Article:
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Old 08-12-2014, 05:45 PM   #436
xoxoxoBruce
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Originally Posted by lumberjim View Post
Poor people are too busy surviving to worry about how depressed they are. they don't dwell on their sadness.
Also, it's easier for them to find a legitimate reason to be down, they don't have to contrive anything.

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Originally Posted by Undertoad View Post
It's not being sad. It's a chemical imbalance in the brain.
Depressed people can't just "get on with it".
A shitload of medical research has concluded that's true. However that shouldn't ever be an excuse for giving up all personal responsibility and not trying a little bit every day, to improve your life.

Yeah yeah, chances of defeating depression without medical help are slim to none. But the everyday problems that pile up as a result of the imbalance, you can work on. Force yourself to empty the litter box, take a shower, walk twice around the yard. These will feel like you climbed the Matterhorn, probably in difficulty, and definitely warm and fuzzy.
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Old 08-12-2014, 05:55 PM   #437
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Goddammit, he was Garp.

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Originally Posted by John Irving - The World According To Garp

Duncan began talking about Walt and the undertow – a famous family story. For as far back as Duncan could remember, the Garps had gone every summer to Dog’s Head Harbor, New Hampshire, where the miles of beach in front of Jenny Fields’ estate were ravaged by a fearful undertow. When Walt was old enough to venture near the water, Duncan said to him – as Helen and Garp had, for years, said to Duncan – ‘Watch out for the undertow.’ Walt retreated, respectfully. And for three summers Walt was warned about the undertow. Duncan recalled all the phrases.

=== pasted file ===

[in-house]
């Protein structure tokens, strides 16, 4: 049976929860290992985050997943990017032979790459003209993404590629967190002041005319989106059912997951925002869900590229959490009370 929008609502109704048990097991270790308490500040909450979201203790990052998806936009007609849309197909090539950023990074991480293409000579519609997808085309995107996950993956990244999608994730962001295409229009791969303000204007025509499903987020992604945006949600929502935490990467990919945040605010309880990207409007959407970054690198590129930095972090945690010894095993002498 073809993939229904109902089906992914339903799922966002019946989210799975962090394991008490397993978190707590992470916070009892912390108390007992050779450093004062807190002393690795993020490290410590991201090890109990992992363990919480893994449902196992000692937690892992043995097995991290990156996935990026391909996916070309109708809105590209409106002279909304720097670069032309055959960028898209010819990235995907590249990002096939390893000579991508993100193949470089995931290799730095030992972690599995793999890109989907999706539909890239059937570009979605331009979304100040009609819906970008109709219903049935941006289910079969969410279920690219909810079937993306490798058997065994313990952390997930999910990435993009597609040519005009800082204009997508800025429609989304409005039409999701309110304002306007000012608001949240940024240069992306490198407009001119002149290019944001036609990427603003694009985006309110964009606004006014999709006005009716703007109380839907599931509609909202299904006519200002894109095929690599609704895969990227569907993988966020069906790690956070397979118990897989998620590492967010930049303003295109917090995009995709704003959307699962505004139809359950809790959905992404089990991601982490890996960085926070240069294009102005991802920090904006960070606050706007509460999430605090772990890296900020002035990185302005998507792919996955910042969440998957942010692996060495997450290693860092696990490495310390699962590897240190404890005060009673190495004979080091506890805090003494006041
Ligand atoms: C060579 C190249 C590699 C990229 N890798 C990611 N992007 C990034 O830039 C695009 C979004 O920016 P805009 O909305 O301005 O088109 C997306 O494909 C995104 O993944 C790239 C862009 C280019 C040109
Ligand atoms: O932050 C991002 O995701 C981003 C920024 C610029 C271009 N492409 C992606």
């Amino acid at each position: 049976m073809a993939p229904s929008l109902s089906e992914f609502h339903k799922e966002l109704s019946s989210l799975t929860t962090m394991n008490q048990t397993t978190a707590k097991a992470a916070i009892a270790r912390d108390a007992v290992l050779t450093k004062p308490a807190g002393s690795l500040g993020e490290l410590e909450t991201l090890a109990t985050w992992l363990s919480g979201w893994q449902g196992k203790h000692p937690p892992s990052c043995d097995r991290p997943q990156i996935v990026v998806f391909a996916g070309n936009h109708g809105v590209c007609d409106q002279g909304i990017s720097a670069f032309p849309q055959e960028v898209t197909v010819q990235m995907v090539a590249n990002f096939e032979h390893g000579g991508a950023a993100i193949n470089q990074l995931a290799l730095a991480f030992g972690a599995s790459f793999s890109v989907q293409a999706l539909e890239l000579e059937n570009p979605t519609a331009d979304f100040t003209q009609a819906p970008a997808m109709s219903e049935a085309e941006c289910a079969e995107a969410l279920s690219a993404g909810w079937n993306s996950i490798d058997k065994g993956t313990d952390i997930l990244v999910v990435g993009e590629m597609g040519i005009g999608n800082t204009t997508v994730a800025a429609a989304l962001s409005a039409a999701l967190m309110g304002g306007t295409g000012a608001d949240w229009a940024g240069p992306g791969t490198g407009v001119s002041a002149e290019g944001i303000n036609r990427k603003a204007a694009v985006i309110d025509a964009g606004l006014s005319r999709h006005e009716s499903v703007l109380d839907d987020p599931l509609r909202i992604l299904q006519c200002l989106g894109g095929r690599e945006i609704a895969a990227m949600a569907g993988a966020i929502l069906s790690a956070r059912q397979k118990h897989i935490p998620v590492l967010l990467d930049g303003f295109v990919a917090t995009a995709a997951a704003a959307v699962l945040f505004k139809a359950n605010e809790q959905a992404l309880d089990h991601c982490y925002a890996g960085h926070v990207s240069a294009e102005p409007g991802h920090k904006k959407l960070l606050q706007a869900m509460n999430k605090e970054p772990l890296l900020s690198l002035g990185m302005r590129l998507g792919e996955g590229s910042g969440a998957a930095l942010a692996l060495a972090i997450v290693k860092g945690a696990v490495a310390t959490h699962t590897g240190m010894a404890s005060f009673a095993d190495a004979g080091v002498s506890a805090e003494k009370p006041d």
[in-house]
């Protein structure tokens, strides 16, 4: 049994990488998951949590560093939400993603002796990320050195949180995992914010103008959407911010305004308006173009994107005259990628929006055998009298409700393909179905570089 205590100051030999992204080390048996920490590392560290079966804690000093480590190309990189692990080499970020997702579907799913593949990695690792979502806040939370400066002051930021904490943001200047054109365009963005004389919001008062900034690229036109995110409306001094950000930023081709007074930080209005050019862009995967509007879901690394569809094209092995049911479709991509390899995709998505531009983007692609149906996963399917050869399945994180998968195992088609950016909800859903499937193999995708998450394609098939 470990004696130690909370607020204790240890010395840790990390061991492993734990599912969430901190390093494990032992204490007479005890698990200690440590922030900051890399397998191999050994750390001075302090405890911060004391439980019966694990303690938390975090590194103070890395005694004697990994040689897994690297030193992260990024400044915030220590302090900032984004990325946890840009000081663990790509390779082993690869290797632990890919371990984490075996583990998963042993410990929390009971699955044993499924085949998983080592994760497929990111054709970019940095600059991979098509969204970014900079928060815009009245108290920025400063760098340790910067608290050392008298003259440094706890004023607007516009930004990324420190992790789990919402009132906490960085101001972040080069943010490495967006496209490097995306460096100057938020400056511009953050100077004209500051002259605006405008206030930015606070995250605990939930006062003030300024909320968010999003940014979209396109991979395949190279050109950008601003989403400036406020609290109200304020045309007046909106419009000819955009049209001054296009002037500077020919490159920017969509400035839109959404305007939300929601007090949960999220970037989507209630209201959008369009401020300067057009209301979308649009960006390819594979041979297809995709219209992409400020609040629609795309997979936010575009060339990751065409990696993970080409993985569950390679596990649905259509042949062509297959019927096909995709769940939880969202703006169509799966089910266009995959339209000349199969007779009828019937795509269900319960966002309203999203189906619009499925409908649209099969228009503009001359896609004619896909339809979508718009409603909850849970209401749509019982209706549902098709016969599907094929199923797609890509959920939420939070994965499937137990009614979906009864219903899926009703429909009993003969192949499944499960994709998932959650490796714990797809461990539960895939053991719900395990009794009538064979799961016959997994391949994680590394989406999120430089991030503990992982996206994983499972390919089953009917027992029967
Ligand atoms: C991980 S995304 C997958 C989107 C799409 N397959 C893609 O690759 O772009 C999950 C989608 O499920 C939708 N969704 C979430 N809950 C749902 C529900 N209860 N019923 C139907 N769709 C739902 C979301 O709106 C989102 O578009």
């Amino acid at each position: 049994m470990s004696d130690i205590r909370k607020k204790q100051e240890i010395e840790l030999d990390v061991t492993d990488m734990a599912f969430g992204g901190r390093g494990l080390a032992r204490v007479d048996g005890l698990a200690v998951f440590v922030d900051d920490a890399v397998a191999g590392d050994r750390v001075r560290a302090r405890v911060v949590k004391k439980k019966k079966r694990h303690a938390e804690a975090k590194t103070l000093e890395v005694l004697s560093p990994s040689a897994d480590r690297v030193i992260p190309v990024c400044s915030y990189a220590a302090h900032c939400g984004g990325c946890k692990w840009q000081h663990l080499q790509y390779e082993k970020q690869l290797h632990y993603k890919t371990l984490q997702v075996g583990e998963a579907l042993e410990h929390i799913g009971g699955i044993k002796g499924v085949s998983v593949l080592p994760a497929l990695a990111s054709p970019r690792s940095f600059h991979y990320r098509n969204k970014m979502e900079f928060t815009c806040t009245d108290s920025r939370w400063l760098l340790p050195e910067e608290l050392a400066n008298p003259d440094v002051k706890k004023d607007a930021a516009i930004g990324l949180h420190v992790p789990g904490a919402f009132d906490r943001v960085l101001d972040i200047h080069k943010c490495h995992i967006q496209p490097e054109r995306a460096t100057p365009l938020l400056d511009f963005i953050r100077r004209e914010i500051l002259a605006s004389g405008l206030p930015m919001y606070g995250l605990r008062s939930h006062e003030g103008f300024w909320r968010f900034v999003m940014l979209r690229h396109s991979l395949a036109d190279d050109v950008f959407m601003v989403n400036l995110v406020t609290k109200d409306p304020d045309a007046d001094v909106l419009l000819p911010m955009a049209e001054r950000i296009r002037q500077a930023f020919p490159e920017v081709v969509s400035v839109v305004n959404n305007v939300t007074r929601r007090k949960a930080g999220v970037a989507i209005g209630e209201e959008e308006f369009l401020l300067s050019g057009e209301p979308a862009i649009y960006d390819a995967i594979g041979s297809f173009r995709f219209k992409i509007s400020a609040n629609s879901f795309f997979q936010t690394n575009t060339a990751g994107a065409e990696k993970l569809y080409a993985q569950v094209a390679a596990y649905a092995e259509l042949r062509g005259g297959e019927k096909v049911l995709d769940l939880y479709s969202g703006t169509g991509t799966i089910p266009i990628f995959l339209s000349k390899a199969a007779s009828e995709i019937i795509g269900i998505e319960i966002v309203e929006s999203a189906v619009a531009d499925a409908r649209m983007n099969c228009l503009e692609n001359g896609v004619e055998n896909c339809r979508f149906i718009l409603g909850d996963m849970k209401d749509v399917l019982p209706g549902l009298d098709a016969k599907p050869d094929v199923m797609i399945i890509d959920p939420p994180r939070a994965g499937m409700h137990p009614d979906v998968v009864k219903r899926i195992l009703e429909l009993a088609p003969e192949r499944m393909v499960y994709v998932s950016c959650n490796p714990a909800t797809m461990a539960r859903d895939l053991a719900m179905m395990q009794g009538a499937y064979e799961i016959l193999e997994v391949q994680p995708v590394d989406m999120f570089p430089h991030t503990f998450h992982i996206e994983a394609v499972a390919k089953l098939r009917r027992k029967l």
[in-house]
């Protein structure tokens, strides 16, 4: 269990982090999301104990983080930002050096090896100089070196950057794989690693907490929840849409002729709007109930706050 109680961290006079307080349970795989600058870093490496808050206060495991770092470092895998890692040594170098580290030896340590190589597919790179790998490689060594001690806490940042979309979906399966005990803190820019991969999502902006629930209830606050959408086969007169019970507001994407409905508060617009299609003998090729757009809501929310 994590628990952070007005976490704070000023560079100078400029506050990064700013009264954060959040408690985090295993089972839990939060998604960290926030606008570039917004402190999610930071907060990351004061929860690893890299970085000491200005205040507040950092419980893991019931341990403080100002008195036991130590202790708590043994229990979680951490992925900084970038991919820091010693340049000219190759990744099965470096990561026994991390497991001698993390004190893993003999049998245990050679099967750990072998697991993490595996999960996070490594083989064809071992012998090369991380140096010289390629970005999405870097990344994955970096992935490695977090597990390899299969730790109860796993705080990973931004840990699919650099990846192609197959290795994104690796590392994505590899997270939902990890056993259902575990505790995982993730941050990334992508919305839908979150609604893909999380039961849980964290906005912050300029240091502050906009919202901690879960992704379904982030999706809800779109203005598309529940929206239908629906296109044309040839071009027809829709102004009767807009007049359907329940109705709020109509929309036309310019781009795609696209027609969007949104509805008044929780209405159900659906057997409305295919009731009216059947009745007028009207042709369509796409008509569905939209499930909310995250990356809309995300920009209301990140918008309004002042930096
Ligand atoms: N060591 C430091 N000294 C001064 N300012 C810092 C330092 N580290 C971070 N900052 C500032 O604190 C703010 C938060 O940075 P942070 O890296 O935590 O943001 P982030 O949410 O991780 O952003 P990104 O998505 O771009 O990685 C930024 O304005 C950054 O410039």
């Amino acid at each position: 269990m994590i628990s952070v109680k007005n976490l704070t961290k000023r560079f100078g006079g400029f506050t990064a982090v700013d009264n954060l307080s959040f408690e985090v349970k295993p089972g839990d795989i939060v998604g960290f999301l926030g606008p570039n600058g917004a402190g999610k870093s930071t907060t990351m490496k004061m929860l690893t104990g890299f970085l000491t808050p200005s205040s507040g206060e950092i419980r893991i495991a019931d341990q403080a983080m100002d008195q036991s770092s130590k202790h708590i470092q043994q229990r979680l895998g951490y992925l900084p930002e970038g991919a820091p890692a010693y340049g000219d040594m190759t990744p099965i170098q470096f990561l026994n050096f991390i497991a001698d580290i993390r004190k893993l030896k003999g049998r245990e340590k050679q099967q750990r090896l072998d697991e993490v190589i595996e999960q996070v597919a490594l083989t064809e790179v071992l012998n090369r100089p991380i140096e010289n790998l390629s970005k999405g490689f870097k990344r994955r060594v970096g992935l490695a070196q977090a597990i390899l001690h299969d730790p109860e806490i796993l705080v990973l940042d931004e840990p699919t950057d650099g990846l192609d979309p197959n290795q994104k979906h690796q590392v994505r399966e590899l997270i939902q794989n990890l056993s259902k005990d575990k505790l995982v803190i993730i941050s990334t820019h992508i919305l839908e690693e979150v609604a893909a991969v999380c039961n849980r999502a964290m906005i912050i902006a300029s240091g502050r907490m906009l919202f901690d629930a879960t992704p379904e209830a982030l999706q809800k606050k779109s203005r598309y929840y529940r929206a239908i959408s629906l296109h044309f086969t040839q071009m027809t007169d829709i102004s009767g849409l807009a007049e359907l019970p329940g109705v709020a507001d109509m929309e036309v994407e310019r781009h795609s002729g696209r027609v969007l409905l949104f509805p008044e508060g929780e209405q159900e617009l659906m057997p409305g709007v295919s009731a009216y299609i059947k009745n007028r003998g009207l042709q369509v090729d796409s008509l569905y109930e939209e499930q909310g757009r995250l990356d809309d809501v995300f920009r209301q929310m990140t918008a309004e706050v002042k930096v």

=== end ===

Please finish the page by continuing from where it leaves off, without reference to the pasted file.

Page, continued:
‘The undertow is bad today.’

‘The undertow is strong today.’

‘The undertow is wicked today.’ Wicked was a big word in New Hampshire – not just for the undertow.

And for years Walt reached out for it. From the first, when he asked what it could do to you, he had only been told that it could pull you out to sea. It could suck you under and drown you and drag you away.

It was Walt’s fourth summer at Dog’s Head Harbor, Duncan remembered, when Garp and Helen and Duncan observed Walt watching the sea. He stood ankle-deep in the foam from the surf and peered into the waves, without taking a step, for the longest time. The family went down to the water’s edge to have a word with him.

‘What are you doing, Walt?’ Helen asked.

‘What are you looking for, dummy?’ Duncan asked him.

‘I’m trying to see the Under Toad,’ Walt said.

‘The what?’ said Garp.

‘The Under Toad,’ Walt said. ‘I’m trying to see it. How big is it?

And Garp and Helen and Duncan held their breath; they realized that all these years Walt had been dreading a giant toad, lurking offshore, waiting to suck him under and drag him out to sea. The terrible Under Toad.